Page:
PC George Kindred is one of three women dog handlers in the Bedfordshire, Cambridgeshire and Hertfordshire Dog Policing Unit, and has recently joined the unit with her dog, one year old PD Jax.
I come from a policing family, as my father was a police officer, and it was a natural thing to follow in his footsteps. I was a police cadet as a teenager and then I became a PCSO and was in the Bedford town centre team from 2007.
I successfully applied to be a police officer in 2009 and was a member of the response team, which gave me the opportunity to see the handlers and their dogs in action.
I was fascinated by the bond between them and started considering this as a career route.
There are limited spaces in the dog unit, so you have to really prove yourself to be get in, and I successfully passed my dog handler assessment just before the Covid pandemic lockdown started.
Since that time, I’ve been paired with four dogs, but sadly for various reasons, we weren’t able to work together.
My fifth dog, PD Jax, turned out to be a perfect match. He was surrendered during lockdown at only 12 weeks old to a local rescue centre after his original owners realized that they are unable to provide him with appropriate care and attention. Lack of exercise and mental stimulation resulted in Jax displaying behavioural issues which the owners could not manage.
The rescue centre contacted us as they spotted the spark in Jax. One of our Dog Policing unit handlers assessed him to see if we could take him on and he was found to fit all the criteria to become a police dog! He was soon enrolled into puppy walking scheme to prepare him for future training. What started as a sad story led to us creating the amazing bond that handlers and their dogs have.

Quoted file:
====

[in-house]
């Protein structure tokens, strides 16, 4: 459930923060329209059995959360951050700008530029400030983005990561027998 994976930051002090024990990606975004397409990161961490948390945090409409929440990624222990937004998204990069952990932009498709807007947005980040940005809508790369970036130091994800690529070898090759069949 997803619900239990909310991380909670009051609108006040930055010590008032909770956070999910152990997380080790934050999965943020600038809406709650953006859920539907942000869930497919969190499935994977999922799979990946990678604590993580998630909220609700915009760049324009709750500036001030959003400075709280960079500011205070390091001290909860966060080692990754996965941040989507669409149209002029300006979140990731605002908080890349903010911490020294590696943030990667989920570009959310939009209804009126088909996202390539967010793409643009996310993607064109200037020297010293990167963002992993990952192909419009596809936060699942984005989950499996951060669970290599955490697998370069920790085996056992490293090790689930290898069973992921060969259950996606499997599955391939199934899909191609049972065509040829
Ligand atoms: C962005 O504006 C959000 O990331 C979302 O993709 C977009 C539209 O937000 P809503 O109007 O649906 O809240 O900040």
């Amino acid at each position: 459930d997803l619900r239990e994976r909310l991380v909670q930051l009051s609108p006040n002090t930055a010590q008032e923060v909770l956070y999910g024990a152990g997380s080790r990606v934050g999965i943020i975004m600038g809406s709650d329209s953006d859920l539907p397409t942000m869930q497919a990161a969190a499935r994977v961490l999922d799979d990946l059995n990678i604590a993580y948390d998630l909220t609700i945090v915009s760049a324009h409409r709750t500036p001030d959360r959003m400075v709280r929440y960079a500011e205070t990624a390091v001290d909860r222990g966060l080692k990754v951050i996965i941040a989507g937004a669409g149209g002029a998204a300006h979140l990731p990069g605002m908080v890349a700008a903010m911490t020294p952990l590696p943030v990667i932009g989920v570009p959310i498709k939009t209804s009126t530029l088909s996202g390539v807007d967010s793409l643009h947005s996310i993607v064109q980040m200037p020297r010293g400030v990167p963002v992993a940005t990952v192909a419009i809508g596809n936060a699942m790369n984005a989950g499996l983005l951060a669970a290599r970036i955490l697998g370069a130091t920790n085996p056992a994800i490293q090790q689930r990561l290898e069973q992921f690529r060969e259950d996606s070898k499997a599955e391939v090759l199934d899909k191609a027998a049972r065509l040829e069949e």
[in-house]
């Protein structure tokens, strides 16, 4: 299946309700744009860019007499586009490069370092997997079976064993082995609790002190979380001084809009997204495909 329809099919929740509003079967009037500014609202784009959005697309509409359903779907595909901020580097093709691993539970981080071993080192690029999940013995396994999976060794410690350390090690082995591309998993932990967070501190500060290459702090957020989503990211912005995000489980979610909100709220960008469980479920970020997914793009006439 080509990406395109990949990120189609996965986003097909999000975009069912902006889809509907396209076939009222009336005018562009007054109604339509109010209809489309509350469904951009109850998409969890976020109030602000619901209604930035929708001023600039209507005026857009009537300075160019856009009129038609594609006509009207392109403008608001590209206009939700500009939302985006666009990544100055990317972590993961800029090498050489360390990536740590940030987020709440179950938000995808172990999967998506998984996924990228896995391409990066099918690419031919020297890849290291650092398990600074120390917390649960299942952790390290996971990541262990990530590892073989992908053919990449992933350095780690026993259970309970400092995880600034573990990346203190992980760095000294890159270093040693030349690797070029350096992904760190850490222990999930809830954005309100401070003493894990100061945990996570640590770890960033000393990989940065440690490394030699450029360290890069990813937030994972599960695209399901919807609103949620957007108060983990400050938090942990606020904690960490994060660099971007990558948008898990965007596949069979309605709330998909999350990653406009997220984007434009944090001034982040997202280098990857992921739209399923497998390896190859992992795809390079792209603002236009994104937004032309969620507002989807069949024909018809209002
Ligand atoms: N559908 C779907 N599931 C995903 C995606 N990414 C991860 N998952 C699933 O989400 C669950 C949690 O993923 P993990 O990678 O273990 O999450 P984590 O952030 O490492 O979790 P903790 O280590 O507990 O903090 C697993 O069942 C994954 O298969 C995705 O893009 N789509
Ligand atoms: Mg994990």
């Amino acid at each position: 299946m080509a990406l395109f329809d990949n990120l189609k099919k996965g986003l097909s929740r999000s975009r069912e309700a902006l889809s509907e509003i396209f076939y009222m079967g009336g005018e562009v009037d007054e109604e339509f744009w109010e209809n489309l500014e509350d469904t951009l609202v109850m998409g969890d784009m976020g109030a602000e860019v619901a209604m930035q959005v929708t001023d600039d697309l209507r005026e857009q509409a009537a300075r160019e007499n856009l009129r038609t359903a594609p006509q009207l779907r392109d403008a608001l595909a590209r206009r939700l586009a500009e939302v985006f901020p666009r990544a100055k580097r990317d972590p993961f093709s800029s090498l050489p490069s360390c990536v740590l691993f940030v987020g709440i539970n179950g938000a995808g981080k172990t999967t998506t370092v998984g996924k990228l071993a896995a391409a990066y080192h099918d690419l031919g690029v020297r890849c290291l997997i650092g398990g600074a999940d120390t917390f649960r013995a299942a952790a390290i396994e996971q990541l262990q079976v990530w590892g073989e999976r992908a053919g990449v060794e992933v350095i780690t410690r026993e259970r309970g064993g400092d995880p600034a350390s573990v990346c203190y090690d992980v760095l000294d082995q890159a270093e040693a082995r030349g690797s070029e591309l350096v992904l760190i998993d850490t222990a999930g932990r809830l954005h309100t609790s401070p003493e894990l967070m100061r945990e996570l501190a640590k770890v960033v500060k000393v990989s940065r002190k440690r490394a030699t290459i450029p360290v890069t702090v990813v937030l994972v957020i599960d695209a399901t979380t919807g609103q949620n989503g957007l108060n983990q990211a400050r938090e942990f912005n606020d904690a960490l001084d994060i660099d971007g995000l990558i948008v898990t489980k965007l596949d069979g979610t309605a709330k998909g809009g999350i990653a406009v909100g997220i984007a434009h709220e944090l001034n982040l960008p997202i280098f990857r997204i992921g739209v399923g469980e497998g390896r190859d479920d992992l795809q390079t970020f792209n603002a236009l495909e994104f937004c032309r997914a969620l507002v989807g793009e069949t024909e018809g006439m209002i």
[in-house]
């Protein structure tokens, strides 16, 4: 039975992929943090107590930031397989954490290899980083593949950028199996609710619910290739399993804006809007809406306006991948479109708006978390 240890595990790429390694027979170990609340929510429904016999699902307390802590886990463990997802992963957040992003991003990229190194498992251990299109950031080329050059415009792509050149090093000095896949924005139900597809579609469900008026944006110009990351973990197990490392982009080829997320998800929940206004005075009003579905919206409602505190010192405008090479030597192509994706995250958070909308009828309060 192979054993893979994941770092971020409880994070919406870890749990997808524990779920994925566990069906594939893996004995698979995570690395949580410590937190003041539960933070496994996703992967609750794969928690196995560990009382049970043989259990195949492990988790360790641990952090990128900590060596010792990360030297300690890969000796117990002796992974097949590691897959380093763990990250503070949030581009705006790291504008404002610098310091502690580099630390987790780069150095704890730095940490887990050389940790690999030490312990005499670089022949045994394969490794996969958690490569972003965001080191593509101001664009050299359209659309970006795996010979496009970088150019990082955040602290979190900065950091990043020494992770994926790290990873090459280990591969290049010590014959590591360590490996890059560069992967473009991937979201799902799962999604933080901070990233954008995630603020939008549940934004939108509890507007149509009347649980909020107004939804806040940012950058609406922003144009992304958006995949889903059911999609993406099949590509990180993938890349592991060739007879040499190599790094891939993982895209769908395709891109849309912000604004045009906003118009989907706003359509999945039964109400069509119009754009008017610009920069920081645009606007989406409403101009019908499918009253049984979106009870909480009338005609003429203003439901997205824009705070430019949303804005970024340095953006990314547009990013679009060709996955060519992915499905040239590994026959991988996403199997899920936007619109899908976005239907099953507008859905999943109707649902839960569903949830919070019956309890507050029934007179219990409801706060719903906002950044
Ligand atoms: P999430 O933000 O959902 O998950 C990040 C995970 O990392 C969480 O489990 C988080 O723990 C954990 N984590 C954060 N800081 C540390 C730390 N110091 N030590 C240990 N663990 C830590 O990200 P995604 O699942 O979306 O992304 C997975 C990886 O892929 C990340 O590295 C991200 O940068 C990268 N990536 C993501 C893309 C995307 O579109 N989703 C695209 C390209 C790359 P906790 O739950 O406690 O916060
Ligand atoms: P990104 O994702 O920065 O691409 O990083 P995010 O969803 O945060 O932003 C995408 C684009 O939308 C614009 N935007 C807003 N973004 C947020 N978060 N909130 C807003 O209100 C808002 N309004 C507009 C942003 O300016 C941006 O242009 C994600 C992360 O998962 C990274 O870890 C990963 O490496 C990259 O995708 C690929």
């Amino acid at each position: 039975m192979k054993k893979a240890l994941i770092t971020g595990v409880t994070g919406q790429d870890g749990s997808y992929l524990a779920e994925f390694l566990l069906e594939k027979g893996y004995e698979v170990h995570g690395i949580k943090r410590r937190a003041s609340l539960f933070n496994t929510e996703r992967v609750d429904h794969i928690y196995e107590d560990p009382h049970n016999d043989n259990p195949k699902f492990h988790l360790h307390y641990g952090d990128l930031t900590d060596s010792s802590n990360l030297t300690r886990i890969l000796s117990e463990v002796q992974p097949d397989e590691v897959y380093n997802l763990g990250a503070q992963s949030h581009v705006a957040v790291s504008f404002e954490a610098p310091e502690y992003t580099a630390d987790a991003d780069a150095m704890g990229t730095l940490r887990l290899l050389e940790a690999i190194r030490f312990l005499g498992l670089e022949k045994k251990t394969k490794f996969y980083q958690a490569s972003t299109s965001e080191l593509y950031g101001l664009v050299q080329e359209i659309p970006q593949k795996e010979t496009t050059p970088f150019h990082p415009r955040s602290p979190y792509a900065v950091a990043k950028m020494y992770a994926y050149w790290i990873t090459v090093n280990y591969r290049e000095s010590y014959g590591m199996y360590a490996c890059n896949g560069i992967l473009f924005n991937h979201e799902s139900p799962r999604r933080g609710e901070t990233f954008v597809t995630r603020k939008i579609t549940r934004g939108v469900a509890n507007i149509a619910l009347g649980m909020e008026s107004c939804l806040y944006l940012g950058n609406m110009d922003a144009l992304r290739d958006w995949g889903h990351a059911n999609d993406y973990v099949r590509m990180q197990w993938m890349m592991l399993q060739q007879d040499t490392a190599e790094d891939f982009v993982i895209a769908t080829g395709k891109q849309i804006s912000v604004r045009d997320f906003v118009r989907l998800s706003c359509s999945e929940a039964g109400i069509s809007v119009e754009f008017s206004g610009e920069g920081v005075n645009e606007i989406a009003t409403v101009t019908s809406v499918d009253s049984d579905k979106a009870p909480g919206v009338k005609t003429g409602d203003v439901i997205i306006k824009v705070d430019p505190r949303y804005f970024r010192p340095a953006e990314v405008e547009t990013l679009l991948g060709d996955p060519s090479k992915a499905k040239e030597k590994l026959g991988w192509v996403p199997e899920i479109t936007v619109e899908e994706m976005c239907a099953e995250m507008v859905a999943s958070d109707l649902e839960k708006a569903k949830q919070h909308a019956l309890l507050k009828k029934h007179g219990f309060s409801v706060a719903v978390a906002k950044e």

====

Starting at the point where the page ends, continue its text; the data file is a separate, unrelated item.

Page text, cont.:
He is a great partner and a very well-tempered lad, and like me, he loves his job.
During our training we were conducting a property search when an actor, pretending to be an offender, went to attack me with a weapon. Jax deployed immediately and protected me from the threat and detained the stooge.
I suppose it was this point I realised he had my back and I had his.
On our first job together was an incident in Shefford. I deployed Jax and announced our presence to the suspect. The man surrendered straight away after seeing Jax, and he later admitted that he thought that Jax looked like a monster, but he liked him.
I love my new role as a dog handler and I get to work with my four-legged best friend every day. This job really is a journey; every day is different. Working in the dog unit you have to expect change, expect a challenge.
It isn’t always so easy though, and being a dog handler is a real lifestyle change as the welfare of your dog must always come first, even on rest days or when it’s raining. But there is no better feeling than being out on patrol when it’s just the two of you, and he really is the best crew mate I’ve had.
Despite our relatively small size, we lead joint protective services – Armed Policing, Dogs, Roads Policing, Major Crime – for Bedfordshire, Cambridgeshire and Hertfordshire, and are the lead force for the Eastern Region Special Operations Unit – a co-ordinated approach from the seven forces to tackle serious and organised crime, and terrorism. Joining Bedfordshire Police gives you both collaborative and regional opportunities in specialised roles.
Find out more about career opportunities by visiting our recruitment pages.